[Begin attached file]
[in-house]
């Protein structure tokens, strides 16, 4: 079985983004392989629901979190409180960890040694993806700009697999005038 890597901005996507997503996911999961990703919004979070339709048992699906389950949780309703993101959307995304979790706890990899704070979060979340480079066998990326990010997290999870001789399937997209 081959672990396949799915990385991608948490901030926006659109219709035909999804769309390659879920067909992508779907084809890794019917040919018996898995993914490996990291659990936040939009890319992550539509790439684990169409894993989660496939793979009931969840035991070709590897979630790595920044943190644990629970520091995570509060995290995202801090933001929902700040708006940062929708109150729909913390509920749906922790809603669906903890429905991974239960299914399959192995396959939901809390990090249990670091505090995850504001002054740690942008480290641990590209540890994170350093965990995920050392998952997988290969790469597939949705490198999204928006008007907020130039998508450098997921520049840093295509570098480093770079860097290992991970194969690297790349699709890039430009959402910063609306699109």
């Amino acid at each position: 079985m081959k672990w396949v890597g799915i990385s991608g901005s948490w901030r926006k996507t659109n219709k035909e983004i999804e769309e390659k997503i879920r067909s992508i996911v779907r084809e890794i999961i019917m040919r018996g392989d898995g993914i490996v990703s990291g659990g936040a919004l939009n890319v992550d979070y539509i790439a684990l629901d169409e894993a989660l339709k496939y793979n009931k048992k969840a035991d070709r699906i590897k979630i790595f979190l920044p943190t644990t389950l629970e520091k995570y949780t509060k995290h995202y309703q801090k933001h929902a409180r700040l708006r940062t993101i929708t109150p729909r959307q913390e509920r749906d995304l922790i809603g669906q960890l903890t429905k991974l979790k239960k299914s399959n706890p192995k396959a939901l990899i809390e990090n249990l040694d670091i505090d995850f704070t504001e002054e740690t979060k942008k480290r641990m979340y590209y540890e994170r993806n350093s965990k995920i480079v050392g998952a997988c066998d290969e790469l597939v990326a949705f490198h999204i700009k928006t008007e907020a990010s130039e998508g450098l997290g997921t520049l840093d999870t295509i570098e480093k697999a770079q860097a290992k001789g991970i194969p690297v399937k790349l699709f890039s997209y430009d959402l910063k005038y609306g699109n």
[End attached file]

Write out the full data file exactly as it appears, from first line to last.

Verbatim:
[in-house]
């Protein structure tokens, strides 16, 4: 079985983004392989629901979190409180960890040694993806700009697999005038 890597901005996507997503996911999961990703919004979070339709048992699906389950949780309703993101959307995304979790706890990899704070979060979340480079066998990326990010997290999870001789399937997209 081959672990396949799915990385991608948490901030926006659109219709035909999804769309390659879920067909992508779907084809890794019917040919018996898995993914490996990291659990936040939009890319992550539509790439684990169409894993989660496939793979009931969840035991070709590897979630790595920044943190644990629970520091995570509060995290995202801090933001929902700040708006940062929708109150729909913390509920749906922790809603669906903890429905991974239960299914399959192995396959939901809390990090249990670091505090995850504001002054740690942008480290641990590209540890994170350093965990995920050392998952997988290969790469597939949705490198999204928006008007907020130039998508450098997921520049840093295509570098480093770079860097290992991970194969690297790349699709890039430009959402910063609306699109």
């Amino acid at each position: 079985m081959k672990w396949v890597g799915i990385s991608g901005s948490w901030r926006k996507t659109n219709k035909e983004i999804e769309e390659k997503i879920r067909s992508i996911v779907r084809e890794i999961i019917m040919r018996g392989d898995g993914i490996v990703s990291g659990g936040a919004l939009n890319v992550d979070y539509i790439a684990l629901d169409e894993a989660l339709k496939y793979n009931k048992k969840a035991d070709r699906i590897k979630i790595f979190l920044p943190t644990t389950l629970e520091k995570y949780t509060k995290h995202y309703q801090k933001h929902a409180r700040l708006r940062t993101i929708t109150p729909r959307q913390e509920r749906d995304l922790i809603g669906q960890l903890t429905k991974l979790k239960k299914s399959n706890p192995k396959a939901l990899i809390e990090n249990l040694d670091i505090d995850f704070t504001e002054e740690t979060k942008k480290r641990m979340y590209y540890e994170r993806n350093s965990k995920i480079v050392g998952a997988c066998d290969e790469l597939v990326a949705f490198h999204i700009k928006t008007e907020a990010s130039e998508g450098l997290g997921t520049l840093d999870t295509i570098e480093k697999a770079q860097a290992k001789g991970i194969p690297v399937k790349l699709f890039s997209y430009d959402l910063k005038y609306g699109n």